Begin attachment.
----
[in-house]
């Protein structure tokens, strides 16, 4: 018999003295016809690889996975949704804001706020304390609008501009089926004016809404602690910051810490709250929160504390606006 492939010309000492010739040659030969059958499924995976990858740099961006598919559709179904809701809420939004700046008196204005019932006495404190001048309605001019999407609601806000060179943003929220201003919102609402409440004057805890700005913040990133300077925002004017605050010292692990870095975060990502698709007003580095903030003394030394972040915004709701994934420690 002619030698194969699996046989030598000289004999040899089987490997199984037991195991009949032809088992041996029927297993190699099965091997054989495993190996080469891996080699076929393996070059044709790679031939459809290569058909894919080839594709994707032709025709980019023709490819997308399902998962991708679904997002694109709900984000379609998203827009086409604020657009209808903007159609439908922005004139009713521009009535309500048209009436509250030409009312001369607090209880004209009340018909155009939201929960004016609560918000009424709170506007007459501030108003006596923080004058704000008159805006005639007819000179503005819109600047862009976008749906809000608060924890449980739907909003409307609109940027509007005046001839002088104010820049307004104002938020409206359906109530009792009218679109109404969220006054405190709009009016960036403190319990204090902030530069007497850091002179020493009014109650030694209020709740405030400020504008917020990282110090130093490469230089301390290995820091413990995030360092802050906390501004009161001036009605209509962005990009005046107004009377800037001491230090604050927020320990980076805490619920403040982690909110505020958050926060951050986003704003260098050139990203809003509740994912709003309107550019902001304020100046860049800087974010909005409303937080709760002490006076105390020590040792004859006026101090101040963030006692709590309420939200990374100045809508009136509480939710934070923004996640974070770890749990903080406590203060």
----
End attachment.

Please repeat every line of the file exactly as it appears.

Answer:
[in-house]
């Protein structure tokens, strides 16, 4: 018999003295016809690889996975949704804001706020304390609008501009089926004016809404602690910051810490709250929160504390606006 492939010309000492010739040659030969059958499924995976990858740099961006598919559709179904809701809420939004700046008196204005019932006495404190001048309605001019999407609601806000060179943003929220201003919102609402409440004057805890700005913040990133300077925002004017605050010292692990870095975060990502698709007003580095903030003394030394972040915004709701994934420690 002619030698194969699996046989030598000289004999040899089987490997199984037991195991009949032809088992041996029927297993190699099965091997054989495993190996080469891996080699076929393996070059044709790679031939459809290569058909894919080839594709994707032709025709980019023709490819997308399902998962991708679904997002694109709900984000379609998203827009086409604020657009209808903007159609439908922005004139009713521009009535309500048209009436509250030409009312001369607090209880004209009340018909155009939201929960004016609560918000009424709170506007007459501030108003006596923080004058704000008159805006005639007819000179503005819109600047862009976008749906809000608060924890449980739907909003409307609109940027509007005046001839002088104010820049307004104002938020409206359906109530009792009218679109109404969220006054405190709009009016960036403190319990204090902030530069007497850091002179020493009014109650030694209020709740405030400020504008917020990282110090130093490469230089301390290995820091413990995030360092802050906390501004009161001036009605209509962005990009005046107004009377800037001491230090604050927020320990980076805490619920403040982690909110505020958050926060951050986003704003260098050139990203809003509740994912709003309107550019902001304020100046860049800087974010909005409303937080709760002490006076105390020590040792004859006026101090101040963030006692709590309420939200990374100045809508009136509480939710934070923004996640974070770890749990903080406590203060």